Friday, September 24, 2010
Old MacDonald bought a farm....E,I,E,I....Doh!
I write this back in the comfort of our house in Topanga, Ca., where warm autumn breezes lift the aroma of roses and rosemary from Cindy’s garden through the window to the living room as I write this. The ten days we took off from work, were basically seven days working on the farm house, like the exchange rate it didn’t really favor us too well. The one break we got was being bumped from coach to premier class, this was a hopeful sign. We arrived at the Charles De Gaulle airport in Paris and transferred to a smaller plane for the flight to Bordeaux. Once we deplaned in Bordeaux, we made our way to the car rental counter; the Peugeot 206 I was hoping for was substituted for a Renault Clio, thankfully not the STD Clio. The Clio was Frances answer to the wrong question; Sherlock Holmes could not have found an identity for this car. I’m just saying, if Malibu Barbie’s friend without benefits “Ken” drove a car; this would be it. Anyway after getting the car loaded, Cindy and I drove off to Duras, as we had treated ourselves to a night in a hotel. We ate at the hotel’s restaurant and had an incredible meal. Cindy started off with an aperitif of Champagne blended with raspberry and a local flower infusion. The waiter then arrived with a small slate, shingle shaped, dish on which were four different flavored foie gras’s on small toasted pieces of baguette. We each had our assortment which was part of the 26 euro special. I had ordered a nice bottle of the red wine from Duras (considered from the Bordeaux region), 2005. (I had read an article that mentioned that Bordeaux’s of the 2005 vintage were spectacular, and was riding that horse for all it was worth.) After the stuffed goose liver we were given a citron sorbet floating in chilled vodka. I embarrassed Cindy by slurping and licking the small shot glass it was served in, then did likewise to Cindy’s amount she had missed, the table beside us were telling a joke or something as all I heard as I put her dry shot glass in front of her; was the sound of laughter.
The very observant waiter returned and inspected the now desert dry glasses, shrugged and walked off. When he returned, he brought the main course, mine was rump sirloin, and Cindy had the sturgeon. She won that round as mine was chewy in a kind of chewy way; I think it was nearer to the saddle than the rump. The sauce was however spectacular and I sopped that up with the accompanying bread. After the main course we finished with dessert, Cindy chose to have three different cheeses from the frommage cart, and I had the Crème brulee assortment. Cindy had a piece of Roquefort, a commte, and a local cheese. We left the restaurant, and that was the most comfortable period we had all trip, also the nicest smelling part.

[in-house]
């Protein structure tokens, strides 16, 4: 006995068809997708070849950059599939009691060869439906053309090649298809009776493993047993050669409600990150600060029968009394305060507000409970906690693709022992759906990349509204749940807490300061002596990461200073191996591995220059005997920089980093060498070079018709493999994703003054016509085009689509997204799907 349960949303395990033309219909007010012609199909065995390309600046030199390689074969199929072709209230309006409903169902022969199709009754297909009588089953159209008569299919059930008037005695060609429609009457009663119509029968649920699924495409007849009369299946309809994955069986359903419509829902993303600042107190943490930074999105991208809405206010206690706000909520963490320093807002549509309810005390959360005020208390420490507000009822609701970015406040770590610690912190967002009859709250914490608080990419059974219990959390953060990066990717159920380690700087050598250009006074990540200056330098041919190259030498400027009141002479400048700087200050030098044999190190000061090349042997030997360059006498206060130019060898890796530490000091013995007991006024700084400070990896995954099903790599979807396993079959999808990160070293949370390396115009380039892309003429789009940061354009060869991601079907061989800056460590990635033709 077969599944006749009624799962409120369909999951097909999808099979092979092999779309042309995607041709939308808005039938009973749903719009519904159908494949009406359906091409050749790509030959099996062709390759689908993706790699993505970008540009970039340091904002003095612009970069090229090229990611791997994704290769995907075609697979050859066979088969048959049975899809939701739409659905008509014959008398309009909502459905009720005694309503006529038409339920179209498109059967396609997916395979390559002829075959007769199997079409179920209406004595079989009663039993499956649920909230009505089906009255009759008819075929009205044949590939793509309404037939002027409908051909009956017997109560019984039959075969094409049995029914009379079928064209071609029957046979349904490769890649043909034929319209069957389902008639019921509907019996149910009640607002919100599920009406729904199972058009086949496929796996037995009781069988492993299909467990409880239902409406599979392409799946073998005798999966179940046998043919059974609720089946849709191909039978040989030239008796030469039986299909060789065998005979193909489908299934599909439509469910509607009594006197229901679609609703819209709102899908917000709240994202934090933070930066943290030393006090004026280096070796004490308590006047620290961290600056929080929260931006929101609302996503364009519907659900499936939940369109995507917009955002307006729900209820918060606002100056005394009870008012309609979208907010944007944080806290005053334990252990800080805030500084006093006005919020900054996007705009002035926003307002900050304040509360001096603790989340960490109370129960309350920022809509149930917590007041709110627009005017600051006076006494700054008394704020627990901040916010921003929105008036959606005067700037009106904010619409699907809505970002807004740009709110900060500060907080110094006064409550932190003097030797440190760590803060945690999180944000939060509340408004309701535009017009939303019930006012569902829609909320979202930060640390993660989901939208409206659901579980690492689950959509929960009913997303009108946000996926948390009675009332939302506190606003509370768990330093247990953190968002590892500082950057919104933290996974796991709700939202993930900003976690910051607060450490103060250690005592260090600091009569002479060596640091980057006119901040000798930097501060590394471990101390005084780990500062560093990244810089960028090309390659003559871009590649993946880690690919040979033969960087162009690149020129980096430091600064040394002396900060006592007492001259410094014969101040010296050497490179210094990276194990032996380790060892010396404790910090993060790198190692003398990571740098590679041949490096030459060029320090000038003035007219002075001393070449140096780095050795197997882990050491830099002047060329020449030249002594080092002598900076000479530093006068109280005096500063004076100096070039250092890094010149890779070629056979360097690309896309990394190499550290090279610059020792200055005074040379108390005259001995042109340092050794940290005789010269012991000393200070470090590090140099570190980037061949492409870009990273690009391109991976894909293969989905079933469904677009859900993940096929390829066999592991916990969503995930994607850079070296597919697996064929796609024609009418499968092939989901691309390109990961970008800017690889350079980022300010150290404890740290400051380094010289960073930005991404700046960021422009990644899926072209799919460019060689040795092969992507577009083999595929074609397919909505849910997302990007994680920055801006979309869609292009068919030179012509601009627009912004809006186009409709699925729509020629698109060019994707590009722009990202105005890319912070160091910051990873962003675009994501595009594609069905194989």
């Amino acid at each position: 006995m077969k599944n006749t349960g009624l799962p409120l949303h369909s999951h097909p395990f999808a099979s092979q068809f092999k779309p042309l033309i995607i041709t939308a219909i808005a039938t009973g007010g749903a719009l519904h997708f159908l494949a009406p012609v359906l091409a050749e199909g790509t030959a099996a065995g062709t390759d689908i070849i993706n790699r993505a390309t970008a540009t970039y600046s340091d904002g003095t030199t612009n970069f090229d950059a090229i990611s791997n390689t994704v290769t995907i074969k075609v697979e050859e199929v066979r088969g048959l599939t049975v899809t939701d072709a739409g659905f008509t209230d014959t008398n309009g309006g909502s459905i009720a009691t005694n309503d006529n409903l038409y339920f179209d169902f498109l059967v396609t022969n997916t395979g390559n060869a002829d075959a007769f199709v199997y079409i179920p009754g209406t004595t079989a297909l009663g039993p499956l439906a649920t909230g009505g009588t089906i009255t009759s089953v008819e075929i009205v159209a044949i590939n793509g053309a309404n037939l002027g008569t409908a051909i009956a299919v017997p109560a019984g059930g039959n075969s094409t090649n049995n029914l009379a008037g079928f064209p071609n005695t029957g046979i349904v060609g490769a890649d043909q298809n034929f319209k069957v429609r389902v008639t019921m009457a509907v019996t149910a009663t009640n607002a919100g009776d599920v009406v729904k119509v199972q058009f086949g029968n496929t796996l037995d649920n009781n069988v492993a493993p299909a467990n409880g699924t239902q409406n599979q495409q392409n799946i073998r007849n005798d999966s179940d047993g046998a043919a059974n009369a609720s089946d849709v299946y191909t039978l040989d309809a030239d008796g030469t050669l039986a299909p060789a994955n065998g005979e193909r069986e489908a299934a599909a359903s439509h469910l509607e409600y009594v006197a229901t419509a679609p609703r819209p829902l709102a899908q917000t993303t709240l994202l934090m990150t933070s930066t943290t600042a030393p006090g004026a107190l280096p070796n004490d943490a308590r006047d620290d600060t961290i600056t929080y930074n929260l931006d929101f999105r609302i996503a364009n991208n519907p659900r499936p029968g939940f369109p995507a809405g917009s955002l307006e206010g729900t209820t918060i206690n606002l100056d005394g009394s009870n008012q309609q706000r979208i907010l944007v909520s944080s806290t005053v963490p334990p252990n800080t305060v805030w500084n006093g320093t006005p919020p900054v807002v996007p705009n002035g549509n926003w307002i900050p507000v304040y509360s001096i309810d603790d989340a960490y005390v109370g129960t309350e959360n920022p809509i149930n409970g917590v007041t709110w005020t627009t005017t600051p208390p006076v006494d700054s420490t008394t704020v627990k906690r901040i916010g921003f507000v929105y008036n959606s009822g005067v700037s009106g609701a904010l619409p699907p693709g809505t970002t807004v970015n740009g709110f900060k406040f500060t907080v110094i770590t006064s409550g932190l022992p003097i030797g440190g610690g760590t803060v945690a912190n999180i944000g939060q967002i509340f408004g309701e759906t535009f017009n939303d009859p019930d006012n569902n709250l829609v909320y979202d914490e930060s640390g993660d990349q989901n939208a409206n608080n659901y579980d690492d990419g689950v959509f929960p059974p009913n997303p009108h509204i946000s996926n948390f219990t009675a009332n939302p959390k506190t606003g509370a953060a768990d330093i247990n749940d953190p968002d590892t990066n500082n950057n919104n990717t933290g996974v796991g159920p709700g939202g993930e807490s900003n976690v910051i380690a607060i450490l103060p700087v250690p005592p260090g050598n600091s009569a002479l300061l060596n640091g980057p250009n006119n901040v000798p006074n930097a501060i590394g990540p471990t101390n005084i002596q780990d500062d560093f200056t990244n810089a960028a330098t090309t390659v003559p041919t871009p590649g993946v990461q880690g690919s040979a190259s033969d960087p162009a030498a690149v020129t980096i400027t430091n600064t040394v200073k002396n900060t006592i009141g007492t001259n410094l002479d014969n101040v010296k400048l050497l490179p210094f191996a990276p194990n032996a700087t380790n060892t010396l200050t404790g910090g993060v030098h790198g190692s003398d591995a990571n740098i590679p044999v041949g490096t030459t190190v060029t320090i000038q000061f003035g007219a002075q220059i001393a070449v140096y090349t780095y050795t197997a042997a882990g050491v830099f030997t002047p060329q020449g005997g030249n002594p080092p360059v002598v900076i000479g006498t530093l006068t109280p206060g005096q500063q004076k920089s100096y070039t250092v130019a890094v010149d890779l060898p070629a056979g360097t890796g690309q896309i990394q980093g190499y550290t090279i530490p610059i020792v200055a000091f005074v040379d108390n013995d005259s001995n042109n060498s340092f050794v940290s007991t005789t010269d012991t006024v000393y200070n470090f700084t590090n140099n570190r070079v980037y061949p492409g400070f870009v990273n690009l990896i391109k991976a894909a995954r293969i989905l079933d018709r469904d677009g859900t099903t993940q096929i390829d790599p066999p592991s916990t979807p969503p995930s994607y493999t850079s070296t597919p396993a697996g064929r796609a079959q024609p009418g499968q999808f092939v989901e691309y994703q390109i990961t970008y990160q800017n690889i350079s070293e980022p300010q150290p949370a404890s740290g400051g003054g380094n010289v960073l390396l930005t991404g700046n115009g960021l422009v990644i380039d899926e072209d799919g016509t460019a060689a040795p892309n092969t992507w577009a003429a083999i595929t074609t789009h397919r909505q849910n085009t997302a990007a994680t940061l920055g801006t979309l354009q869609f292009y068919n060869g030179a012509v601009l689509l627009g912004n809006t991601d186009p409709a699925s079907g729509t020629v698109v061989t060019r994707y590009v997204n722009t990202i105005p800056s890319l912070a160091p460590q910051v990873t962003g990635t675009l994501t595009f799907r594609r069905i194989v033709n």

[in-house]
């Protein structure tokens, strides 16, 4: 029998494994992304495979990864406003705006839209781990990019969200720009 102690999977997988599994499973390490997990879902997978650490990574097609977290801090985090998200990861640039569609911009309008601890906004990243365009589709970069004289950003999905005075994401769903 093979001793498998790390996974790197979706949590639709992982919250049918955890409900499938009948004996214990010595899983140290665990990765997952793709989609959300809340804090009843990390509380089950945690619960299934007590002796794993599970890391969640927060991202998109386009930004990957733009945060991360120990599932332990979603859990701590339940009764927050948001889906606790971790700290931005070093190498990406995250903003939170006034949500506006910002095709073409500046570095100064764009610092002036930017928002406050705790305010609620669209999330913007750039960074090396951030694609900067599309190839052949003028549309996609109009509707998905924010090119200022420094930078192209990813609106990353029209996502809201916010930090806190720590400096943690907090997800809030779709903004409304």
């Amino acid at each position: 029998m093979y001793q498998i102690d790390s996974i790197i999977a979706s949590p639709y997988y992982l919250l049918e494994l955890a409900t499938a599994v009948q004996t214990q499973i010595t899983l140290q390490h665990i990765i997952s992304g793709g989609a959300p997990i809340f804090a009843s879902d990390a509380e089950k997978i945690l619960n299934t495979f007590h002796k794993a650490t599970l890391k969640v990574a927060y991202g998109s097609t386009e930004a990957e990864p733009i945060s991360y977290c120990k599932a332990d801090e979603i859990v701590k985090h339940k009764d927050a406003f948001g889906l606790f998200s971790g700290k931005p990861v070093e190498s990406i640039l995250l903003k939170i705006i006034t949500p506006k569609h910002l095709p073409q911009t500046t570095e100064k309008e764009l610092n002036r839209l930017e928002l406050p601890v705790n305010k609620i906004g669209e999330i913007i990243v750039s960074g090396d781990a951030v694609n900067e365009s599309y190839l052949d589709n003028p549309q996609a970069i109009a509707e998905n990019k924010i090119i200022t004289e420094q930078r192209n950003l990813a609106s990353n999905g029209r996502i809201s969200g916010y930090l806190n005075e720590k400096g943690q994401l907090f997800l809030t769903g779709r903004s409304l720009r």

The next morning we had a quick cup of coffee, and made our way down the street to the Immobiliers office (Realtor) after a quick recap of the last six months since we had seen them we made our way down the rue (street) to the assurances office (house insurance), they had pre-prepared a dossier for two policies, one for the farmhouse and one for the land. We signed the assorted documents, and again walked down the rue to the Notaries’ office. Once we were all seated in the waiting room, the owner of the farm arrived and we all shook each other’s hands and again sat down. It was at this point as I was saying how much we loved Petit Clos (The name of the farm, also the initials of Cindy and my last names) that I chided myself for slacking off with my French lessons. He understood what I meant, just that he looked at me the way you look at someone in a tuxedo saying “I reckon I oughten to git them thar sponges outta the cement pond.”
Once we all paraded into the notare’s office and were seated, the show began. The Notare is in France, even the Marie (mayor), the most respected person in a town. This woman, in our case, was on top of everything, each document was scrutinized for any discrepancy, and each question was rolled around in her head as she dissected it from each point of view. In France if you have a document go thru a notare’s office and something is incorrect, she is responsible for it, financially; completely.
Then the notaire reviewed the parcels that made up the property, each and every parcel, of which there are over thirty pieces that make up 20 hectares ( a hectare is about 2 and ½ acres). There were times when the Notaire would dwell on one parcel and ask a few questions over and over, the seller waffled and would amend his answer until the notaire was satisfied with his revised answer. So then the next act was the signing scene, firstly the seller who was recovering from a stroke, labouredly signed his Jacques Hancock. Then Cindy and I Initialed our documents, I initialed in French. HP see.
We all shook each other’s hands and smiled, I murmured “Viva Le France”, and the seller kissed me.
Tommorrow, We arrive at the house and all is not well.